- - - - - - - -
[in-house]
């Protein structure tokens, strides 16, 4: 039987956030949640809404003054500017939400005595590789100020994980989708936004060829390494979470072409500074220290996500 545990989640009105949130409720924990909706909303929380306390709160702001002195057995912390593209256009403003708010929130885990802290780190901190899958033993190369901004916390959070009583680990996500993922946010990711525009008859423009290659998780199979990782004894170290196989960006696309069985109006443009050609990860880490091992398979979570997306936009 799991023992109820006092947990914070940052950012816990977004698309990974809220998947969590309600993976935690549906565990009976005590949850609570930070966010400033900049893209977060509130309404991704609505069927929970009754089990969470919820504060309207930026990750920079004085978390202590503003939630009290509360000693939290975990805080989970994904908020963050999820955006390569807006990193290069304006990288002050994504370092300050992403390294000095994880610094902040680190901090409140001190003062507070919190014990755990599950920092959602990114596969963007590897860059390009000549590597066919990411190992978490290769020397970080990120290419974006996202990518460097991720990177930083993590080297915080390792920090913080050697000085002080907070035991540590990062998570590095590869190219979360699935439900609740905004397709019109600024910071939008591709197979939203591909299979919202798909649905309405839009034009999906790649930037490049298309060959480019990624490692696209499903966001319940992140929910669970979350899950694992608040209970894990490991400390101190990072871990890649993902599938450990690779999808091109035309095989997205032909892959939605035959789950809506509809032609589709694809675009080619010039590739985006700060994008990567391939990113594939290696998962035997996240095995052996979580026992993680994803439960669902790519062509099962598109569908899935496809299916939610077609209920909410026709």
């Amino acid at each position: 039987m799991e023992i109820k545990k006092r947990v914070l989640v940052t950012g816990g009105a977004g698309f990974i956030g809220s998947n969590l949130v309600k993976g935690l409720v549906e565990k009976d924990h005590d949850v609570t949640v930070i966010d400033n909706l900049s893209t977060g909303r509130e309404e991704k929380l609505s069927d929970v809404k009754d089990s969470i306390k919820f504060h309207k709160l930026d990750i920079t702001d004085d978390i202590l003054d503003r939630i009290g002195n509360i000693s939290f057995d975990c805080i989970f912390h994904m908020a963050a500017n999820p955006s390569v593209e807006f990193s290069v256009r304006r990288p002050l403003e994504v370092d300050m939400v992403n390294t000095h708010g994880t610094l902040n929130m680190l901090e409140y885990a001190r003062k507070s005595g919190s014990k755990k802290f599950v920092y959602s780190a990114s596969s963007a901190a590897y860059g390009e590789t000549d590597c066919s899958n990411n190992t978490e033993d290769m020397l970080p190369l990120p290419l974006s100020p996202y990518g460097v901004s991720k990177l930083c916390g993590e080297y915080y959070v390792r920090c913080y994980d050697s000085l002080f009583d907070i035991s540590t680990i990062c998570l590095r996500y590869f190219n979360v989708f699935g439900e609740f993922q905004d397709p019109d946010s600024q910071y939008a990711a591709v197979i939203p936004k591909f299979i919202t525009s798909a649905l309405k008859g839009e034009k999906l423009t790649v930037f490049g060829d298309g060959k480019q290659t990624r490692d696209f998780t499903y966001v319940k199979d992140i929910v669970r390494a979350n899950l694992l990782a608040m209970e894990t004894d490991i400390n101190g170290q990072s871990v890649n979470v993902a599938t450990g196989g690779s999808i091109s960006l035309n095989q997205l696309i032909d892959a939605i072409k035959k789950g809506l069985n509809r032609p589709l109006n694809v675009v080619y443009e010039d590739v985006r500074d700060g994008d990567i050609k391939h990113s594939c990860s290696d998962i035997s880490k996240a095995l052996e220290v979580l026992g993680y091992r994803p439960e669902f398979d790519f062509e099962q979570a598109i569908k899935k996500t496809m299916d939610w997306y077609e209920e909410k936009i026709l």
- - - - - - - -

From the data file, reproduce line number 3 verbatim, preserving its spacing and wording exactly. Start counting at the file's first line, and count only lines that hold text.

């Amino acid at each position: 039987m799991e023992i109820k545990k006092r947990v914070l989640v940052t950012g816990g009105a977004g698309f990974i956030g809220s998947n969590l949130v309600k993976g935690l409720v549906e565990k009976d924990h005590d949850v609570t949640v930070i966010d400033n909706l900049s893209t977060g909303r509130e309404e991704k929380l609505s069927d929970v809404k009754d089990s969470i306390k919820f504060h309207k709160l930026d990750i920079t702001d004085d978390i202590l003054d503003r939630i009290g002195n509360i000693s939290f057995d975990c805080i989970f912390h994904m908020a963050a500017n999820p955006s390569v593209e807006f990193s290069v256009r304006r990288p002050l403003e994504v370092d300050m939400v992403n390294t000095h708010g994880t610094l902040n929130m680190l901090e409140y885990a001190r003062k507070s005595g919190s014990k755990k802290f599950v920092y959602s780190a990114s596969s963007a901190a590897y860059g390009e590789t000549d590597c066919s899958n990411n190992t978490e033993d290769m020397l970080p190369l990120p290419l974006s100020p996202y990518g460097v901004s991720k990177l930083c916390g993590e080297y915080y959070v390792r920090c913080y994980d050697s000085l002080f009583d907070i035991s540590t680990i990062c998570l590095r996500y590869f190219n979360v989708f699935g439900e609740f993922q905004d397709p019109d946010s600024q910071y939008a990711a591709v197979i939203p936004k591909f299979i919202t525009s798909a649905l309405k008859g839009e034009k999906l423009t790649v930037f490049g060829d298309g060959k480019q290659t990624r490692d696209f998780t499903y966001v319940k199979d992140i929910v669970r390494a979350n899950l694992l990782a608040m209970e894990t004894d490991i400390n101190g170290q990072s871990v890649n979470v993902a599938t450990g196989g690779s999808i091109s960006l035309n095989q997205l696309i032909d892959a939605i072409k035959k789950g809506l069985n509809r032609p589709l109006n694809v675009v080619y443009e010039d590739v985006r500074d700060g994008d990567i050609k391939h990113s594939c990860s290696d998962i035997s880490k996240a095995l052996e220290v979580l026992g993680y091992r994803p439960e669902f398979d790519f062509e099962q979570a598109i569908k899935k996500t496809m299916d939610w997306y077609e209920e909410k936009i026709l």